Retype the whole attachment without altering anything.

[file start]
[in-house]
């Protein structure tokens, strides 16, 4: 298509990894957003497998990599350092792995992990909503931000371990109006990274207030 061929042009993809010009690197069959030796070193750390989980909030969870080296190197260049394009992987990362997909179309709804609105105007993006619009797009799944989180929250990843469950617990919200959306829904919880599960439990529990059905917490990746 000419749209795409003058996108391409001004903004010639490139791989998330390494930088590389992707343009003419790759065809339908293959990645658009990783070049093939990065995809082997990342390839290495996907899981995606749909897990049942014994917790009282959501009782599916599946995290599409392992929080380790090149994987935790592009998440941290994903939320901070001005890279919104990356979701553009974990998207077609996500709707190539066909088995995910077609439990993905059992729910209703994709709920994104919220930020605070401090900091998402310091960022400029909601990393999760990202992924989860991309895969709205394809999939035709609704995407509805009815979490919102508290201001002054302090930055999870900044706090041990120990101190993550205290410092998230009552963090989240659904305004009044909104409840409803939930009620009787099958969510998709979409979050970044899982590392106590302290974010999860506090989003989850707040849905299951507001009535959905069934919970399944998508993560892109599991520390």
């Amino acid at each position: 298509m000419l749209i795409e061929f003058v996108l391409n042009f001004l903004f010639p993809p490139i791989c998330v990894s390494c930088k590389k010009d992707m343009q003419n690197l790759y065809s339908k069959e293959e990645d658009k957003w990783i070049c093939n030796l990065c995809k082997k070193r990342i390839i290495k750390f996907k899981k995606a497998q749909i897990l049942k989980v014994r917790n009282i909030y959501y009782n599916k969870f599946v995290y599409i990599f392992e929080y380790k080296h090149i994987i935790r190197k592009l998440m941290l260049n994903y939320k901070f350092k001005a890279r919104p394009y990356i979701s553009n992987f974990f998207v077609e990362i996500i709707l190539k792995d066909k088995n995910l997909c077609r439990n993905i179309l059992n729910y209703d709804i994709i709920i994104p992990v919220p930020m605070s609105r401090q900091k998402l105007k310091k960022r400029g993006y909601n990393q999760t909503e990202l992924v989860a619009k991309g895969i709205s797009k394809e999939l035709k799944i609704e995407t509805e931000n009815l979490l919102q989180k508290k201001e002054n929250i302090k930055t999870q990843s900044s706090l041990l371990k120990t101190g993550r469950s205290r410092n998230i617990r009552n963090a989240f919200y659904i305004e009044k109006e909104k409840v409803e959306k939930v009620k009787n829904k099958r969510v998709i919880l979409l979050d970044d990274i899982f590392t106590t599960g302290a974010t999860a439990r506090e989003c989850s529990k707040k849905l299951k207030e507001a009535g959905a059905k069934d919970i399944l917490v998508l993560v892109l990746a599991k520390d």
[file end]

[in-house]
């Protein structure tokens, strides 16, 4: 298509990894957003497998990599350092792995992990909503931000371990109006990274207030 061929042009993809010009690197069959030796070193750390989980909030969870080296190197260049394009992987990362997909179309709804609105105007993006619009797009799944989180929250990843469950617990919200959306829904919880599960439990529990059905917490990746 000419749209795409003058996108391409001004903004010639490139791989998330390494930088590389992707343009003419790759065809339908293959990645658009990783070049093939990065995809082997990342390839290495996907899981995606749909897990049942014994917790009282959501009782599916599946995290599409392992929080380790090149994987935790592009998440941290994903939320901070001005890279919104990356979701553009974990998207077609996500709707190539066909088995995910077609439990993905059992729910209703994709709920994104919220930020605070401090900091998402310091960022400029909601990393999760990202992924989860991309895969709205394809999939035709609704995407509805009815979490919102508290201001002054302090930055999870900044706090041990120990101190993550205290410092998230009552963090989240659904305004009044909104409840409803939930009620009787099958969510998709979409979050970044899982590392106590302290974010999860506090989003989850707040849905299951507001009535959905069934919970399944998508993560892109599991520390």
């Amino acid at each position: 298509m000419l749209i795409e061929f003058v996108l391409n042009f001004l903004f010639p993809p490139i791989c998330v990894s390494c930088k590389k010009d992707m343009q003419n690197l790759y065809s339908k069959e293959e990645d658009k957003w990783i070049c093939n030796l990065c995809k082997k070193r990342i390839i290495k750390f996907k899981k995606a497998q749909i897990l049942k989980v014994r917790n009282i909030y959501y009782n599916k969870f599946v995290y599409i990599f392992e929080y380790k080296h090149i994987i935790r190197k592009l998440m941290l260049n994903y939320k901070f350092k001005a890279r919104p394009y990356i979701s553009n992987f974990f998207v077609e990362i996500i709707l190539k792995d066909k088995n995910l997909c077609r439990n993905i179309l059992n729910y209703d709804i994709i709920i994104p992990v919220p930020m605070s609105r401090q900091k998402l105007k310091k960022r400029g993006y909601n990393q999760t909503e990202l992924v989860a619009k991309g895969i709205s797009k394809e999939l035709k799944i609704e995407t509805e931000n009815l979490l919102q989180k508290k201001e002054n929250i302090k930055t999870q990843s900044s706090l041990l371990k120990t101190g993550r469950s205290r410092n998230i617990r009552n963090a989240f919200y659904i305004e009044k109006e909104k409840v409803e959306k939930v009620k009787n829904k099958r969510v998709i919880l979409l979050d970044d990274i899982f590392t106590t599960g302290a974010t999860a439990r506090e989003c989850s529990k707040k849905l299951k207030e507001a009535g959905a059905k069934d919970i399944l917490v998508l993560v892109l990746a599991k520390d």